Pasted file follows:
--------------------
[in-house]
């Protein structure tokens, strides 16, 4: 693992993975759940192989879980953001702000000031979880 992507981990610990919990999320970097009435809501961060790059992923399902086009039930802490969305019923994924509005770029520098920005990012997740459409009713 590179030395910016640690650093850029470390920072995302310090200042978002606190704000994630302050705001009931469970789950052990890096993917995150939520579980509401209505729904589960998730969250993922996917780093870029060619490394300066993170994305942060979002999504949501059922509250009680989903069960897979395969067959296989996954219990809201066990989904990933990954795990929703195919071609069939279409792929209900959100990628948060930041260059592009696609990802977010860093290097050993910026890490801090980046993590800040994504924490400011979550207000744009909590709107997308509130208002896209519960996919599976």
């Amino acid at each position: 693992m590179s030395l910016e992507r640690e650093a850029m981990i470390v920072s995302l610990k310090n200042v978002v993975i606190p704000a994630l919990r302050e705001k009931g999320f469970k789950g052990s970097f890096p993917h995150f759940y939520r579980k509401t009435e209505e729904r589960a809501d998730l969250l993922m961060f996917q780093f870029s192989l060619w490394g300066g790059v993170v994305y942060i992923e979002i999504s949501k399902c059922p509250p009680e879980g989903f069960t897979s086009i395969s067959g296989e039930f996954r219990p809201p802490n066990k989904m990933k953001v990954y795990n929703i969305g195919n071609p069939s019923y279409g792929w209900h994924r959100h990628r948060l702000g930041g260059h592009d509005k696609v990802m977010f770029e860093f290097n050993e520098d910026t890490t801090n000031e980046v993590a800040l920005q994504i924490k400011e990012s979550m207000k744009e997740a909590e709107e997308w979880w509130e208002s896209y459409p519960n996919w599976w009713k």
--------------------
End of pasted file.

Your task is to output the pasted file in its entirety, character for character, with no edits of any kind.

[in-house]
């Protein structure tokens, strides 16, 4: 693992993975759940192989879980953001702000000031979880 992507981990610990919990999320970097009435809501961060790059992923399902086009039930802490969305019923994924509005770029520098920005990012997740459409009713 590179030395910016640690650093850029470390920072995302310090200042978002606190704000994630302050705001009931469970789950052990890096993917995150939520579980509401209505729904589960998730969250993922996917780093870029060619490394300066993170994305942060979002999504949501059922509250009680989903069960897979395969067959296989996954219990809201066990989904990933990954795990929703195919071609069939279409792929209900959100990628948060930041260059592009696609990802977010860093290097050993910026890490801090980046993590800040994504924490400011979550207000744009909590709107997308509130208002896209519960996919599976």
């Amino acid at each position: 693992m590179s030395l910016e992507r640690e650093a850029m981990i470390v920072s995302l610990k310090n200042v978002v993975i606190p704000a994630l919990r302050e705001k009931g999320f469970k789950g052990s970097f890096p993917h995150f759940y939520r579980k509401t009435e209505e729904r589960a809501d998730l969250l993922m961060f996917q780093f870029s192989l060619w490394g300066g790059v993170v994305y942060i992923e979002i999504s949501k399902c059922p509250p009680e879980g989903f069960t897979s086009i395969s067959g296989e039930f996954r219990p809201p802490n066990k989904m990933k953001v990954y795990n929703i969305g195919n071609p069939s019923y279409g792929w209900h994924r959100h990628r948060l702000g930041g260059h592009d509005k696609v990802m977010f770029e860093f290097n050993e520098d910026t890490t801090n000031e980046v993590a800040l920005q994504i924490k400011e990012s979550m207000k744009e997740a909590e709107e997308w979880w509130e208002s896209y459409p519960n996919w599976w009713k």